[arin-ppml] Rationale for /22

Kevin Kargel kkargel at polartel.com
Mon Aug 3 14:38:26 EDT 2009

> It could work and it would be legal.  The problem is that
> it wouldn't last.  Remember, DSL/cable customers are least-cost
> customers. (Hey, I have DSL at my house!)  All that would happen is the
> customer would set this up, then observe both of their connections
> for a year to 6 months.  After doing this they would decide which
> ISP was more reliable and just cut service with the other ISP
> to save money.

I disagree.  I think you may be falling into the trap of urban thinking.  In
rural environments a whole different set of challenges come in to play.
Long transmission lines, increased weather exposure and smaller provider
scale all come in to play to affect DSL reliability.  DSL reliability is
getting better all the time, and five 9's is a nice target, but I don't
think it is yet the norm for DSL.  

Quite often all that is available to these customers are the services of
micro-ISP's.  These micro-ISP's may have technical or reliability issues of
their own, or the customer may greatly desire the immunity of not being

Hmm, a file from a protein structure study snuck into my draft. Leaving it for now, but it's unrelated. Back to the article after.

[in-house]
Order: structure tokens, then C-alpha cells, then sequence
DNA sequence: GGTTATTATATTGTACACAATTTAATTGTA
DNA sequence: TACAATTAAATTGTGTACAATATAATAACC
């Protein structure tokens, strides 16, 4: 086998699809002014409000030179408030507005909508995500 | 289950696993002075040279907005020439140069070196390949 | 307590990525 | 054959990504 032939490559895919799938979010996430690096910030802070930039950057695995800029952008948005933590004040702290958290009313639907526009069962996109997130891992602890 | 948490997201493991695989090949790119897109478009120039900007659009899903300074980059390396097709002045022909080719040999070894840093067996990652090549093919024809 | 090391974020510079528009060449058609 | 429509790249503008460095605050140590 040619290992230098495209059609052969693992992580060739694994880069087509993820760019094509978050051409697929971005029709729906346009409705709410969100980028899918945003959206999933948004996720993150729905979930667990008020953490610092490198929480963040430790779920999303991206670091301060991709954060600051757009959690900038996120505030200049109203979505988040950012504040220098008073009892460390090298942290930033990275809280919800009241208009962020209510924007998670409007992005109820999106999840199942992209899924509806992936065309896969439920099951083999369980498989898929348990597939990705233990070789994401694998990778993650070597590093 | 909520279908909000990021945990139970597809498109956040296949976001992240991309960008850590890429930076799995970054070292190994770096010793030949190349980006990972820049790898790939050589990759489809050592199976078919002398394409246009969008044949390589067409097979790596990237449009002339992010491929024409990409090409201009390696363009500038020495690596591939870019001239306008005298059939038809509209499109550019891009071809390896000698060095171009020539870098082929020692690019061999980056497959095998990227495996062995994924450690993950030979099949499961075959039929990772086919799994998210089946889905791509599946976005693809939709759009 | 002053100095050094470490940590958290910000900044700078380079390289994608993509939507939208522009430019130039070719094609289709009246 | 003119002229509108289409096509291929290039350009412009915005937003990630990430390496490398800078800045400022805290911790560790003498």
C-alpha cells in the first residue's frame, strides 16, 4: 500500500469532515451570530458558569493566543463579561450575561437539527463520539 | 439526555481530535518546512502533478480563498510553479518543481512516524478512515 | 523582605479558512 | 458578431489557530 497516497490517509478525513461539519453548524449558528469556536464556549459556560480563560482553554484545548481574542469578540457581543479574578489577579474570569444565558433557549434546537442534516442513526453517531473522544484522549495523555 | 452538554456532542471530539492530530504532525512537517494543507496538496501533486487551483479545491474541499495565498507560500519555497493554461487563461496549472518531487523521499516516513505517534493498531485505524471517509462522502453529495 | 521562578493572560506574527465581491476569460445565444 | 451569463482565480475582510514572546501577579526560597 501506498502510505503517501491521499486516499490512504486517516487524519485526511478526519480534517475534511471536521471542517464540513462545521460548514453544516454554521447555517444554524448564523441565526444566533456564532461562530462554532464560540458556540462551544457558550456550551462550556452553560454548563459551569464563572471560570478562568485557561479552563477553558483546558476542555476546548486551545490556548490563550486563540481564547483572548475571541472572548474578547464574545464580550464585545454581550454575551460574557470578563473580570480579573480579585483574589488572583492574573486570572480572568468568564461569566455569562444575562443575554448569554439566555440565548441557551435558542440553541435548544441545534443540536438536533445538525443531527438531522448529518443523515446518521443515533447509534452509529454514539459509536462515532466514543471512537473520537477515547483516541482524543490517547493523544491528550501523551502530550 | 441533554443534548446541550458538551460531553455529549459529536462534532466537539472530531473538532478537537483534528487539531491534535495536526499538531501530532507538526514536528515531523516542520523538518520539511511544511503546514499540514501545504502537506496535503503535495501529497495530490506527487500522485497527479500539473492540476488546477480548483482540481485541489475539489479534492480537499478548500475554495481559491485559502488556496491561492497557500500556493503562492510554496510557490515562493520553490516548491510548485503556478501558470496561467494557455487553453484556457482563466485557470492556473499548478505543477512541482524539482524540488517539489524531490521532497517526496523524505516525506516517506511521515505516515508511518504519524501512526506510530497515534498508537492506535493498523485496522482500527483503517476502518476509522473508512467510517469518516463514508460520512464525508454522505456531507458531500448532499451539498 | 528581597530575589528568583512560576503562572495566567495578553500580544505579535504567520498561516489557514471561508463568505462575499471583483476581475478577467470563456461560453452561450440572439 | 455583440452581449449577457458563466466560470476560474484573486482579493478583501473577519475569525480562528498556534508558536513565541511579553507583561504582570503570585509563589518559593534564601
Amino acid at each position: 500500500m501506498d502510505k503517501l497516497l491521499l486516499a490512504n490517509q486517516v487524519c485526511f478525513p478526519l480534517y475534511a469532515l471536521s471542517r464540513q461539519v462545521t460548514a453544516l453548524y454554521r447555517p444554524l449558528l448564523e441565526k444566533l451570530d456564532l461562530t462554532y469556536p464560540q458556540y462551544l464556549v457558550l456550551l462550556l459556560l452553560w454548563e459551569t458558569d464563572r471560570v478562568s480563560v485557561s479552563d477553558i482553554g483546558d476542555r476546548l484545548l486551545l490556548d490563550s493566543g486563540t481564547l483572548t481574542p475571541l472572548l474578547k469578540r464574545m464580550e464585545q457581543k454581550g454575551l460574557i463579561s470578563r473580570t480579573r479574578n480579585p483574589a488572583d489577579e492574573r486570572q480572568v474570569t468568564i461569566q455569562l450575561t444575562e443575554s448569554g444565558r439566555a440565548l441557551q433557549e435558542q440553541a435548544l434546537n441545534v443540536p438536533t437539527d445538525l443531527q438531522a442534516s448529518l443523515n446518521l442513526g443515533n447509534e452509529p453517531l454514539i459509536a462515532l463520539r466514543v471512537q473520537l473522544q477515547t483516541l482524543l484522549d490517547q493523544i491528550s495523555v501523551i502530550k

addicted to the provider.

We have to remember that a pretty accurate axiom is "You get what you pay
for"..  a DSL without an SLA is never going to be as reliable as a DS3 with
an SLA.  Multi-homing to different providers is one method of mitigating the
lower reliability of a DSL connection.  The customer may well be happy long
term with two or three $39.95 DSL's .

> So you can imagine what would happen if, say, ISP A and ISP B
> join forces to do this, then ISP A markets this solution to
> their userbase, and then finds 6 months later that a user
> which they had spent sales and marketing dollars to get on
> to their own network, then spent more sales and marketing
> dollars to pitch this multihomed solution to, just up and
> disconnects from them and makes ISP B their only ISP.
> This is why you don't see Pepsi Co running the "Pepsi Challenge"
> advertising campaign much anymore.  They found out that
> longtime Pepsi drinkers were taking the challenge and some
> of them were preferring Coke, then switching to it.
> There's big risks to advertising for your competition.
> Ted
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